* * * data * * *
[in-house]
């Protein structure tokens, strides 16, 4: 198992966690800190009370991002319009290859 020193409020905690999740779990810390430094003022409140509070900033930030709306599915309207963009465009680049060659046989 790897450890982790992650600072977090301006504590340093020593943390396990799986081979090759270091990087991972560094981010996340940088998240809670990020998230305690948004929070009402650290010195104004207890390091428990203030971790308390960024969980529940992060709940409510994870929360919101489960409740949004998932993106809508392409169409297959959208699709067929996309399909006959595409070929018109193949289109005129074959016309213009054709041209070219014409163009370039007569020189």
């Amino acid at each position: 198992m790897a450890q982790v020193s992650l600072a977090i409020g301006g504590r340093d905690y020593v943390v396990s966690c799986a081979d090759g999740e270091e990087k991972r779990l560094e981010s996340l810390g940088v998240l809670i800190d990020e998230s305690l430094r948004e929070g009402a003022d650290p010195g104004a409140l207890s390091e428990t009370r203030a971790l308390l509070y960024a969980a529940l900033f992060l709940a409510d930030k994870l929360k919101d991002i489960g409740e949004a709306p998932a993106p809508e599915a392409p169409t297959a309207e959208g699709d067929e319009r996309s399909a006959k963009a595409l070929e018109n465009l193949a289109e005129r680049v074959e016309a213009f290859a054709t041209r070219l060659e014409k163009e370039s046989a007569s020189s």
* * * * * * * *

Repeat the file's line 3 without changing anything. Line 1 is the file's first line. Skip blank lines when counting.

């Amino acid at each position: 198992m790897a450890q982790v020193s992650l600072a977090i409020g301006g504590r340093d905690y020593v943390v396990s966690c799986a081979d090759g999740e270091e990087k991972r779990l560094e981010s996340l810390g940088v998240l809670i800190d990020e998230s305690l430094r948004e929070g009402a003022d650290p010195g104004a409140l207890s390091e428990t009370r203030a971790l308390l509070y960024a969980a529940l900033f992060l709940a409510d930030k994870l929360k919101d991002i489960g409740e949004a709306p998932a993106p809508e599915a392409p169409t297959a309207e959208g699709d067929e319009r996309s399909a006959k963009a595409l070929e018109n465009l193949a289109e005129r680049v074959e016309a213009f290859a054709t041209r070219l060659e014409k163009e370039s046989a007569s020189s």